Last week, Alberta Health Services reported that Alberta’s largest cities have seen a recent spike in opioid-related responses from emergency medical services staff.
AHS claimed that the numbers were “higher than average”, and while that’s true, that’s honestly an understatement.
The AHS media release claimed that Calgary saw 85 opioid-related EMS responses between 29 November and 5 December. According to the province’s substance use surveillance system, the year-to date average for 2021 is only 39, and the average for November was 51.
So, while it is true that the most recent data shows Calgary at higher-than-average responses, those 85 opioid-related events that EMS responses are also the highest level seen in any week this year. In fact, since the province started recording EMS responses to opioid-related events, this is the first time that Calgary has hit 85 responses in one week, a record high.
And the story isn’t much better for Edmonton.
In the media release, AHS reported that the province’s second largest city saw 140 calls during the same week as Calgary’s 85 calls (although the surveillance data said 141). That’s 83,5% higher than the number of calls Calgary saw, despite having 400,000 fewer residents.
This isn’t the highest number of calls that EMS have responded to this year in Edmonton, however, having seen 162 this past July. It is the second highest this year. It’s also the second highest since 2018.
By comparison, Edmonton saw an average of 83 EMS responses to opioid-related events in 2021 and 89 in November.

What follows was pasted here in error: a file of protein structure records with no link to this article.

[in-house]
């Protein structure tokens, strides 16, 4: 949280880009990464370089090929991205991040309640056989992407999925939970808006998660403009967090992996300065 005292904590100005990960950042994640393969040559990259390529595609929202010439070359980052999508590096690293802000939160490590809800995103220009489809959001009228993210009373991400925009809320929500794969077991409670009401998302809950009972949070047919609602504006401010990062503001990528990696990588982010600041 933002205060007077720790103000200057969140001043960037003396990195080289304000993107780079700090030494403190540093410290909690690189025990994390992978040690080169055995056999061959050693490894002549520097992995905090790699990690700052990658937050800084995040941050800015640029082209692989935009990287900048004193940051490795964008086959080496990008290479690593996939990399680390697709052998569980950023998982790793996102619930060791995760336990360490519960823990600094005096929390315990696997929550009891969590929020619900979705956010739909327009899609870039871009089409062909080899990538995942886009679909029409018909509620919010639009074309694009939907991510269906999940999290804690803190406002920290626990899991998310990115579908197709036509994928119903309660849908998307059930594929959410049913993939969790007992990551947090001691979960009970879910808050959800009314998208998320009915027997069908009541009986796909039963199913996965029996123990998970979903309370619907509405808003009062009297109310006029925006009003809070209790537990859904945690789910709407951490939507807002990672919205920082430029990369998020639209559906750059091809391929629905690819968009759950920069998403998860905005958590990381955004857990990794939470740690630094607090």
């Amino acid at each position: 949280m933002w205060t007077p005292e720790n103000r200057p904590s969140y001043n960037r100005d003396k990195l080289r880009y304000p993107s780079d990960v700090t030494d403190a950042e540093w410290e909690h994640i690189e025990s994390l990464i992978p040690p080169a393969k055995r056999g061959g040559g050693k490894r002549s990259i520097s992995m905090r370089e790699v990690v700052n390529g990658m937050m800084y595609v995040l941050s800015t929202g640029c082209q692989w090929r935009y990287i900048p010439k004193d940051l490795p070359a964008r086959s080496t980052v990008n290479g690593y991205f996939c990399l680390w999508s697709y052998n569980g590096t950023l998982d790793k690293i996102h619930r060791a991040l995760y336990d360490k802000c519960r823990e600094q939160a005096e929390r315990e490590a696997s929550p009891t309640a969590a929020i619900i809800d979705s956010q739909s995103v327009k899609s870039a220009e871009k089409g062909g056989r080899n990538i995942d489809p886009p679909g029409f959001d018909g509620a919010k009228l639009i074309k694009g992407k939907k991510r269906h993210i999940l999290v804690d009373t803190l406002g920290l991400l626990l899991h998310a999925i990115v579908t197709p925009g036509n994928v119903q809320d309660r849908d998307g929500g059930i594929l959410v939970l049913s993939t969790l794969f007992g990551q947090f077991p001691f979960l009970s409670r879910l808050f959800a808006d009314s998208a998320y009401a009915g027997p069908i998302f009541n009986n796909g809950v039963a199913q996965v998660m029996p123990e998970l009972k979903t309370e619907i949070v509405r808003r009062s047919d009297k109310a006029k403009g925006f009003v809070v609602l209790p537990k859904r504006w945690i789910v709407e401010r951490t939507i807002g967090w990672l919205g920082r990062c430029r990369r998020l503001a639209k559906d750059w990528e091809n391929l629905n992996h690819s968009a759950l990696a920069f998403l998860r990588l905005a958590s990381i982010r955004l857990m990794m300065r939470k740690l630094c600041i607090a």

These record number of calls in the two cities are the driving force behind EMS calls for opioid-related events being at an all time high throughout the province in general.
Alberta saw 273 opioid-related EMS calls in general between 29 November and 5 December, the highest ever seen in the province.
The provincial average for 2021 so far is 159 calls per week. For November alone, it was 191. That means that the most recent spike in opioid-related EMS calls in Alberta is 71.7% higher than the 2021 average and 42.9% higher than the November average.
The remaining 47 calls were split between Lethbridge (9), Grande Prairie (3), Medicine Hat (3), Fort McMurray (2), Red Deer (2) and other unnamed locations (19).
Here is how the number of provincial EMS calls look over the last 4 years.
Here are the same numbers but as monthly totals:
And finally, the yearly totals:
Remember, 2021’s data goes to only the end of November. This year’s data could end up much higher, especially if the reported spike continues.
AHS’s statement of the spike was overshadowed last week by the provincial government’s announcement that they had funded 8,500 addiction treatment spaces since being elected.
It doesn’t seem as though this new funding is preventing addiction.